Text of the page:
In July 2011, Wired reported that two of Spencer's books were listed in FBI training materials. Both The Truth About Muhammad and The Politically Incorrect Guide to Islam were recommended for agents hoping to better understand Islam.[7]

Anders Breivik, the Norwegian spree killer behind the 2011 Norway terrorist attacks which killed 77, cited Spencer 64 times in his manifesto and wrote of him, "About Islam I recommend essentially everything written by Robert Spencer."[17][26] Spencer condemned Breivik and said he was unfairly blamed by the media for the attack.[27][18]

Controversies

The government of Pakistan banned Spencer's book, The Truth About Muhammad, in 2016, citing "objectionable material" as the cause.[28] Onward Muslim Soldiers was banned in Malaysia in 2007.[29]

In an October 2010 news article, an investigative report by The Tennessean described Spencer as one of several individuals who "... cash in on spreading hate and fear about Islam." Tennessean investigation concluded "IRS filings from 2008 show that Robert Spencer earned $132,537 from the David Horowitz Freedom Center, and Horowitz pocketed over $400,000 for himself in just one year".[30][31]

On April 13, 2017, Spencer spoke at the Truman State University despite protests and a petition against him. He was invited by the Young America's Foundation.[32] On May 1, 2017, Spencer spoke at the University of Buffalo. There he was shouted down and heckled.[33] On May 3, 2017, Spencer spoke at Gettysburg College. 375 alumni urged the college president Janet Morgan Riggs to cancel the speech, but the event went on as planned.[34] Spencer said, "There is one kind of diversity that is not valued generally in an academic setting and that is intellectual diversity."[35] On November 14, 2017, Spencer spoke at Stanford University. Many students walked out during the event.[36]

Ban from entering the UK

On June 26, 2013, Spencer and Pamela Geller were banned from entering the UK.[37] They were due to speak at an English Defence League march in Woolwich, south London, where Drummer Lee Rigby was killed. Home Secretary Theresa May informed Spencer and Geller that their presence in the UK would "not be conducive to the public good".[38]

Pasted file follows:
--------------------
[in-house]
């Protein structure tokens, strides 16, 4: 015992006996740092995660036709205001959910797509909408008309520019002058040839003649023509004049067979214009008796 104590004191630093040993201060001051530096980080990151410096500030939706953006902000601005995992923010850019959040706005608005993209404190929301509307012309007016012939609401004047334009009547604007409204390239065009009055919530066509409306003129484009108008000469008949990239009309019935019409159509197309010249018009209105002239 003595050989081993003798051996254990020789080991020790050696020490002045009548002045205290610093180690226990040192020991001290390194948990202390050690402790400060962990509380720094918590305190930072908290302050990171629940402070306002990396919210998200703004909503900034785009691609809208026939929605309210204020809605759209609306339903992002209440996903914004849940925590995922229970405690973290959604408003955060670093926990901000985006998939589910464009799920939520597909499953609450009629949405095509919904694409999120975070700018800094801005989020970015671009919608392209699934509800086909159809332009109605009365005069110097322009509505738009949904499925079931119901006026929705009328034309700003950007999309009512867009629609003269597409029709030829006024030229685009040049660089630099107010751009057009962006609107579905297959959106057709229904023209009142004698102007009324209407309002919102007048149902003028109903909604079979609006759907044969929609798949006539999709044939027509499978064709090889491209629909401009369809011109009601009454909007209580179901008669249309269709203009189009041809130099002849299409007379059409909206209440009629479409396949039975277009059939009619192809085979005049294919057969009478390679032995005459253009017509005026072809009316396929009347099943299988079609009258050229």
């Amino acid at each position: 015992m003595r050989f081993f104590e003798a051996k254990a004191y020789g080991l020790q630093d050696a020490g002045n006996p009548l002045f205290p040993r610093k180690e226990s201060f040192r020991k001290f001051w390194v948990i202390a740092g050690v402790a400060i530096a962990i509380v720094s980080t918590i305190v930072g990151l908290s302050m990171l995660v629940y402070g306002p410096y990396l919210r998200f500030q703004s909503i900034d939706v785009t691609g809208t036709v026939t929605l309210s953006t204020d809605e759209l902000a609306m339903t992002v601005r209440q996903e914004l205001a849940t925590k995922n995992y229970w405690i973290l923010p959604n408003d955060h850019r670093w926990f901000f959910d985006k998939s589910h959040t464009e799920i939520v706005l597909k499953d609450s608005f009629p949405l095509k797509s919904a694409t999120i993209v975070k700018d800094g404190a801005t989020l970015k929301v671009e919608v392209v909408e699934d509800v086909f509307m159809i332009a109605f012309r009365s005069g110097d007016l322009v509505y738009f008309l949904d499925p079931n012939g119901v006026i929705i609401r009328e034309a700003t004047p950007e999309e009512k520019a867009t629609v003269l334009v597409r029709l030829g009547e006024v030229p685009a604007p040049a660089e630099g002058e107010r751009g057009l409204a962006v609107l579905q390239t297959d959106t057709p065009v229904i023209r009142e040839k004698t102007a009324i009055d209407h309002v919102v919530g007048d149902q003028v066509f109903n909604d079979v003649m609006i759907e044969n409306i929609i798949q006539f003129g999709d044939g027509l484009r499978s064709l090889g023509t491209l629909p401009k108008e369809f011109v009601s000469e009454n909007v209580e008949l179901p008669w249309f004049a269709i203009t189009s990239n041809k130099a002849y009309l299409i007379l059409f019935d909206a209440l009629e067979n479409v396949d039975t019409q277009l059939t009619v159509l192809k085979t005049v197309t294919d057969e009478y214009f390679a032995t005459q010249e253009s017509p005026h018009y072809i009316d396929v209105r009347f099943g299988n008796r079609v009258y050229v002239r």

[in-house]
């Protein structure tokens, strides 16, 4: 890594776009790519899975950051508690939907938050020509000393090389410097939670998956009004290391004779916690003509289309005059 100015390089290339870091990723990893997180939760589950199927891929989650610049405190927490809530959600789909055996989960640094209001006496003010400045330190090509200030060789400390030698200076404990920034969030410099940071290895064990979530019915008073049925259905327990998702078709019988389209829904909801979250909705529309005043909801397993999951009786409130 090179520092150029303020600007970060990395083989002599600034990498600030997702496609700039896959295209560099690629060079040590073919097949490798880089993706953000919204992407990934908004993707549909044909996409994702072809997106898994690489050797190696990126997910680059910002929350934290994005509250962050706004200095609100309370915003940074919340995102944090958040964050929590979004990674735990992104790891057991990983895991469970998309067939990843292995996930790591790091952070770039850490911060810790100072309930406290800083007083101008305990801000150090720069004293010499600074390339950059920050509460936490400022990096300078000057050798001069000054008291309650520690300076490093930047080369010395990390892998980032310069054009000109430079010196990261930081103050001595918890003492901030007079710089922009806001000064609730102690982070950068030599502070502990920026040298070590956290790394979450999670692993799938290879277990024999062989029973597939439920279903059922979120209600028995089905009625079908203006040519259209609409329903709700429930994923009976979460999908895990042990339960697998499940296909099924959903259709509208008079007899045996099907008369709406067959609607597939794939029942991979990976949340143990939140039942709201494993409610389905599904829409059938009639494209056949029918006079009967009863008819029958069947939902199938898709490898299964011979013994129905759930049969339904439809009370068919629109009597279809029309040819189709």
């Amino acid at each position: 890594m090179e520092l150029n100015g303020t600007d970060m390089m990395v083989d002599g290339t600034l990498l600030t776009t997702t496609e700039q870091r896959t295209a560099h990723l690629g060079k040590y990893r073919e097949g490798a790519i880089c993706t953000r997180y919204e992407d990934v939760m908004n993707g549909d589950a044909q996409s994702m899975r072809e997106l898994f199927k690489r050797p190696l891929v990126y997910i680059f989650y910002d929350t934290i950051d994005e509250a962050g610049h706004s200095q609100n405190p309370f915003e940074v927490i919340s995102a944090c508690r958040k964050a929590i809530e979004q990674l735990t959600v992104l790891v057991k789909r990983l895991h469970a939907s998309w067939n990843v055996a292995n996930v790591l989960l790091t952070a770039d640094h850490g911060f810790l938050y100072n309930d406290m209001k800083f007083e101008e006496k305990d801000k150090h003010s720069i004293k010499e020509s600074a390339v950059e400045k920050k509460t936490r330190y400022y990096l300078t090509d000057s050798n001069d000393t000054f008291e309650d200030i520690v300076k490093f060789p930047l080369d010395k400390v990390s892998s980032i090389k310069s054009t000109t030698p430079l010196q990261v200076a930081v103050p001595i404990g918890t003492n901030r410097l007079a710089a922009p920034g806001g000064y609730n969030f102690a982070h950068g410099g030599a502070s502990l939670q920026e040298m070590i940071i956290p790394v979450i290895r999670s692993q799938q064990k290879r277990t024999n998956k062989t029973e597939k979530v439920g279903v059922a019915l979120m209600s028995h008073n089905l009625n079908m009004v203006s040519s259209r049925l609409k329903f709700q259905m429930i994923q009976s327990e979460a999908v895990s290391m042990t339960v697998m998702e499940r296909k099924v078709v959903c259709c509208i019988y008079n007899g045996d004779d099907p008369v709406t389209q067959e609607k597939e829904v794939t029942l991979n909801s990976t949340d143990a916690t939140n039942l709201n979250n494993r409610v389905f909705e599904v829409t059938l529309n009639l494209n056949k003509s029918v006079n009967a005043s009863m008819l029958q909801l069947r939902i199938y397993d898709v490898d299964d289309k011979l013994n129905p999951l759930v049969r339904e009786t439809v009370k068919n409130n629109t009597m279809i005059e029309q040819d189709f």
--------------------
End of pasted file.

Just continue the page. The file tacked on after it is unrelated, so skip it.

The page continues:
A letter from the UK Home Office stated that this decision is based on Spencer's statement that:

"It [Islam] is a religion or a belief system that mandates warfare against unbelievers for the purpose of establishing a societal model that is absolutely incompatible with Western society ... because of media and general government unwillingness to face the sources of Islamic terrorism these things remain largely unknown."[39]

The decision will stand for between three and five years. The ban followed a concerted campaign by the UK anti-extremism and civil rights organization Hope not Hate,[40] which said it had collected 26,000 signatures for a petition to the Home Secretary.[41] Spencer and Geller contested the ban, but in 2015 the British Court of Appeals dismissed the appeal, arguing that "this was a public order case where the police had advised that significant public disorder and serious violence might ensue from the proposed visit."[42][43]

The ban was criticised by Douglas Murray. He noted that Islamist hate preachers are still allowed to enter the UK.[44]

Bibliography

Best sellers

  • The Truth About Muhammad: Founder of the World's Most Intolerant Religion, Regnery Press, 2006 (NYT bestseller list – 2006-10-29[45]) ISBN 1-59698-028-1 OCLC 232648493
  • The Politically Incorrect Guide to Islam (And the Crusades), Regnery Press, 2005. (NYT bestseller list – 2005-10-16[46]) ISBN 0-89526-013-1 OCLC 779057129